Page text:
Ten tips to raise a good human

As an educator, I’m constantly reminded of things that we as a society used to do decades ago that we don’t need to do anymore.  We don’t go to the library to search the microfiche machine for information about a topic. We don’t need spare change to make photocopies. We don’t even have to go next-door to see our neighbor or leave the house to head to work. We can FaceTime or schedule a Zoom meeting. What is most disappointing is that we don’t need to write personal notes or thank you cards because we have the ability to text or send an email. But just because we don’t have to, doesn’t mean that we shouldn’t.  While many of these changes streamline our life and they have made things easier, there are things from the past that we don’t do anymore (or require our children to do) that really need to become part of the fabric of our lives again.

When I was 5 years old, my mother would give me a pre-printed card that said “Thank you for coming to my party. I love the gift!  Love, Danielle.” I sat there until the bump on my finger was red and sore making sure that every single person who attended my party would receive a thank you note.

I remember telling my own children that when we go to our friend’s house to visit, the rules that might be acceptable in our house may not be in their house. When we visit, we must respect the rules of the host.  While my kids are allowed to take the couch cushions off my couch and build a fort, it does not mean that behavior is welcome or permitted at the house of the host. I remind my kids to say please and thank you, to look someone in the eye when they are talking to you and to always be respectful of those around you.

Over the past few years, I’ve noticed that much of the customs and rituals revolving around respect and courtesy have fallen by the wayside. For the most part, kids sending a handwritten thank you is a thing of the past. I see parents at restaurants allowing their children to run around the table, throw food on the floor and disturb other patrons. I hear stories from upset friends and colleagues who have guests with young children over that the children did not respect their home. They jumped on their couches. They didn’t clean up after themselves, and they didn’t listen to their parents when it was time to go.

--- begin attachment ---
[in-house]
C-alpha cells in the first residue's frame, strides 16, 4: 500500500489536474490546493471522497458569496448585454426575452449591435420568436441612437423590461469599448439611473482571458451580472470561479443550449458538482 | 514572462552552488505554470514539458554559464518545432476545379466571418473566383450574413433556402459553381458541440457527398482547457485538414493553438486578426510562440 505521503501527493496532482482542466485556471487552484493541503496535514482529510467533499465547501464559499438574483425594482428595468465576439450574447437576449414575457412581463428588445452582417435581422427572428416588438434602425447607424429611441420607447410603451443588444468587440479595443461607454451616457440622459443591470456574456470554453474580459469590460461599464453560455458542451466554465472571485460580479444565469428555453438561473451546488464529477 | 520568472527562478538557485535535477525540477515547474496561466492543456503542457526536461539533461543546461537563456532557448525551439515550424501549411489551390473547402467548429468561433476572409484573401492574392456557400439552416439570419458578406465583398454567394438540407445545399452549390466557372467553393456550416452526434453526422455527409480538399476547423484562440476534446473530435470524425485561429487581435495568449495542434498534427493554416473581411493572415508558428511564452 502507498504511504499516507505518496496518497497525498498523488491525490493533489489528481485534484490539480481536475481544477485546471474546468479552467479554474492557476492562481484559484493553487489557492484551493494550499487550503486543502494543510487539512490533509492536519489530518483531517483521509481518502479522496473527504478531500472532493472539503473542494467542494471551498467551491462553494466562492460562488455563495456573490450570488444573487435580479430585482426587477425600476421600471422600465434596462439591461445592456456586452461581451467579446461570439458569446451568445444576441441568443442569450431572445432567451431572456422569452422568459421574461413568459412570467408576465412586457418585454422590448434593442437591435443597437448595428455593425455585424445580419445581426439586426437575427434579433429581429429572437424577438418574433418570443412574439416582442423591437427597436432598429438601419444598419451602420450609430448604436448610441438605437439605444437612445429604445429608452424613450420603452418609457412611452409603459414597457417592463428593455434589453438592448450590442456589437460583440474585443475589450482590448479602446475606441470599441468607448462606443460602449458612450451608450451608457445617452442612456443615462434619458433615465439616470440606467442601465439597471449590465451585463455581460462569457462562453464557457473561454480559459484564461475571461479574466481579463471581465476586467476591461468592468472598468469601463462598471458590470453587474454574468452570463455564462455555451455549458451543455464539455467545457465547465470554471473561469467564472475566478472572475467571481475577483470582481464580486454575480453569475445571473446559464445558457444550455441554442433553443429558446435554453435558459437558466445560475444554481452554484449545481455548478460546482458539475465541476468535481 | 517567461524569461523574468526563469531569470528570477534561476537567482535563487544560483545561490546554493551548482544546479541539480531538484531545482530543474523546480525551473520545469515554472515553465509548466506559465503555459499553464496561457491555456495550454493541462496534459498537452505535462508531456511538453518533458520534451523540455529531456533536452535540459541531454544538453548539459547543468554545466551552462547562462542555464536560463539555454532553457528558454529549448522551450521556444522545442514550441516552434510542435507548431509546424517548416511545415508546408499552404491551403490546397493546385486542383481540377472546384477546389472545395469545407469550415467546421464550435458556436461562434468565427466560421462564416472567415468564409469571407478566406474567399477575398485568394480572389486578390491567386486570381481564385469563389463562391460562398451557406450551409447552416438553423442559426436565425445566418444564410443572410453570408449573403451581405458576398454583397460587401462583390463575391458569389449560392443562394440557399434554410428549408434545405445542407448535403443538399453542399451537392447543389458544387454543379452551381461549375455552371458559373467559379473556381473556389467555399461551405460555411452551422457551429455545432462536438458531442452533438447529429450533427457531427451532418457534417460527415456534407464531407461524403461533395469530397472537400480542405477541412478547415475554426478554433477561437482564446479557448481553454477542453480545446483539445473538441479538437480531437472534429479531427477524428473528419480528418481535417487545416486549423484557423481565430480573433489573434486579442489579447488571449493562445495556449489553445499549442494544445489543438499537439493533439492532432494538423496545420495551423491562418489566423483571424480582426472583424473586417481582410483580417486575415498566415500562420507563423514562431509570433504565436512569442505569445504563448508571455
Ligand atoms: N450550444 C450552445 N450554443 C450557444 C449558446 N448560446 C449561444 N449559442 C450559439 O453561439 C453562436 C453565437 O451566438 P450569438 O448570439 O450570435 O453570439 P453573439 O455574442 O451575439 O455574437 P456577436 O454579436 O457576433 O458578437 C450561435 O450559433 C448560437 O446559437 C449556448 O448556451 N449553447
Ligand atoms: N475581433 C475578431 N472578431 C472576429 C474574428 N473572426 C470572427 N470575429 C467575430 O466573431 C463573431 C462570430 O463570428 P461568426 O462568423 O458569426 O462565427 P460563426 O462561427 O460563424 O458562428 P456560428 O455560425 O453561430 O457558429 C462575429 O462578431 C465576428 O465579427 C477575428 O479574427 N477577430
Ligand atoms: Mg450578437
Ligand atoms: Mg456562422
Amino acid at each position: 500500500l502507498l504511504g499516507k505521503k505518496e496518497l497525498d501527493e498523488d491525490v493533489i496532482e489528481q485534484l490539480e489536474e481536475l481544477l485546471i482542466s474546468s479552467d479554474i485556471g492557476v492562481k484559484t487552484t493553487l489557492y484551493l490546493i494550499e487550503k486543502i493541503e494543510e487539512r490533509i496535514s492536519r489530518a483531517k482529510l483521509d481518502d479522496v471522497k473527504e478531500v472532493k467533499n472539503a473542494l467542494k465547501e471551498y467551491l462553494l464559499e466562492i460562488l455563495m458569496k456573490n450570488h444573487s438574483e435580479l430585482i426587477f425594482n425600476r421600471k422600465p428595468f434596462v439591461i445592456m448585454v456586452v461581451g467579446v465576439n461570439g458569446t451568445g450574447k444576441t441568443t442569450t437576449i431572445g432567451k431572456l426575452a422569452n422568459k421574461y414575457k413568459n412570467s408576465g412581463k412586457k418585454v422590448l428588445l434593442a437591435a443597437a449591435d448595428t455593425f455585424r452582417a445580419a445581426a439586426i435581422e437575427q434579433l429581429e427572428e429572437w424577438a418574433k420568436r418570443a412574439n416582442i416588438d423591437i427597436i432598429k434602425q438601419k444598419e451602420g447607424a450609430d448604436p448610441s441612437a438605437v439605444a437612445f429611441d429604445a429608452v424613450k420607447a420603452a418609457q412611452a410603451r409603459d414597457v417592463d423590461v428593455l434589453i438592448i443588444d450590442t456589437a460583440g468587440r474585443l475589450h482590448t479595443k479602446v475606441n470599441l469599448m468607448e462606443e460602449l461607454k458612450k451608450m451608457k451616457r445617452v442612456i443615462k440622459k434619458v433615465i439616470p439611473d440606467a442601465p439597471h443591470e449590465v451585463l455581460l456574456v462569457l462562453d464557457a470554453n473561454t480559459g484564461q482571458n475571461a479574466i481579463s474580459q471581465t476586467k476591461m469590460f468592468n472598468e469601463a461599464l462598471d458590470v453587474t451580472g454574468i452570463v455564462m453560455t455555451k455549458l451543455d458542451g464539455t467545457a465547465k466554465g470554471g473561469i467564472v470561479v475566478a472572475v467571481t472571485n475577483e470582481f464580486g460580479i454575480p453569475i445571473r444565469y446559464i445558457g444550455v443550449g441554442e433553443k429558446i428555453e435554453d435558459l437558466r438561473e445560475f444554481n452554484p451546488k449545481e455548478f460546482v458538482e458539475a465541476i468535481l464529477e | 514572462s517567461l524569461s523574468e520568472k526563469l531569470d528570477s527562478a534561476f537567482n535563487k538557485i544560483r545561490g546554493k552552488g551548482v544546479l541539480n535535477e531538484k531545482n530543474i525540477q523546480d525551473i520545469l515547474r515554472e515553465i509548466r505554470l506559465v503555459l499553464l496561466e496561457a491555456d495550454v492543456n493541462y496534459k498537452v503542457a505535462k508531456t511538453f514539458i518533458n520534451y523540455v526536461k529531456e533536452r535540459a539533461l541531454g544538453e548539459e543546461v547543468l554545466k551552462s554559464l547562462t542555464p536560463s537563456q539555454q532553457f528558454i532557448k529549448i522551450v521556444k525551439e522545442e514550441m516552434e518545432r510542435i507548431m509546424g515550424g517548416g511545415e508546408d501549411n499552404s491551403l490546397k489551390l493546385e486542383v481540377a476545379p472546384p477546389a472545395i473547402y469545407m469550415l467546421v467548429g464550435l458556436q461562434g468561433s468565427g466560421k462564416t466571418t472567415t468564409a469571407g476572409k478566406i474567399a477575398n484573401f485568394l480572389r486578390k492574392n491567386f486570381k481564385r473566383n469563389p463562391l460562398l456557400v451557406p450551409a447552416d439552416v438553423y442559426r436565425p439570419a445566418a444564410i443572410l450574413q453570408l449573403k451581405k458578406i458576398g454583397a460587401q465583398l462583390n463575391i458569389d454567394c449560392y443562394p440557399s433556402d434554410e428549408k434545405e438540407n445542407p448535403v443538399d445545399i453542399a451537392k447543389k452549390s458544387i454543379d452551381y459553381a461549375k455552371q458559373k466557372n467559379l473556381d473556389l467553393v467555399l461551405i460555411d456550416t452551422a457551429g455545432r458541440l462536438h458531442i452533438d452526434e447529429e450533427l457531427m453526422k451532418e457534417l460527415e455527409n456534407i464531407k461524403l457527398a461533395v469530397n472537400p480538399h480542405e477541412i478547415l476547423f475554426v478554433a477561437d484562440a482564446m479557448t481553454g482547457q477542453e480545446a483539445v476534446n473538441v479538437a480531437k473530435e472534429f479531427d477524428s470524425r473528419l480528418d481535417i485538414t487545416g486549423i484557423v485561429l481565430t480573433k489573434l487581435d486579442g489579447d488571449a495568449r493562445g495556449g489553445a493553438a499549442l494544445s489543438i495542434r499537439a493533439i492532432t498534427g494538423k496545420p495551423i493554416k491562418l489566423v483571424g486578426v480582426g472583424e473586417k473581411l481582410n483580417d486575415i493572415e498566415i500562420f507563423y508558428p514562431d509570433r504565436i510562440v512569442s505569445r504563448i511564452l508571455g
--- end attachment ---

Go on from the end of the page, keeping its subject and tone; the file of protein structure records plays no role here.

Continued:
Once, when having lunch in a nice New York City restaurant, I saw a family sitting across from us with a little boy who was as adorable as could be.

However, the minute his mom told him he couldn’t use an iPhone at the table and he had to eat his food, the adorable little boy disappeared. He picked up two glasses from the table and threw them across the restaurant.

I thought to myself, “Wow, this little boy is going to be in a heap of trouble!”

But I was wrong. The parents laughed and smiled and said “Come on now, eat your food and if you do, you can have the phone back.”

I thought for sure that John Quinones from the show “What Would You Do?” had to be hiding somewhere, ready to pop out and chastise all of the patrons for not saying something to these parents. But, no. It was just an example of parents who didn’t understand that by accepting that type of behavior, it was only going to make their parenting harder down the line.

I’m sure these things have happened many times in the past. However, as the world gets busier and faster, we need to take the time to slow down and teach our children about being good conscientious, caring, and courteous little humans so they grow up to be good, conscientious, caring and courteous adults. Here are a few things to remember that will not only make your life as a parent easier, but will also give your child the tools and foundation they need to become a good human.

Ten tips to raise a good human

  1. Say “please” and “thank you.”
  2. Listen when others talk and make eye contact to show that you are interested.
  3. Always share gratitude with others. Take time to write a thank you card and mail it!
  4. Ask before you touch things that aren’t yours and always put things back before you leave.
  5. Solve problems by talking — not biting, hitting or raising your voice.
  6. Share your toys and take turns playing.
  7. Use kind words with friends and family.
  8. Follow the rules at school, home or when visiting others.
  9. Always say sorry if you hurt someone and try to make things right.
  10. Be patient and wait your turn.

These things are simple. They’re easy to remind our kids to do and they are easy for us to model. Kids will follow our lead and if we show that these things are important to us, they will be important to them.

About Danielle Lindner
Danielle Lindner is an educator and author. As an educator, Lindner is noted for founding London Day School and recently published “Parent’s Pocket Guide to Surviving the Preschool Years.” To learn more, visit daniellelindner.com.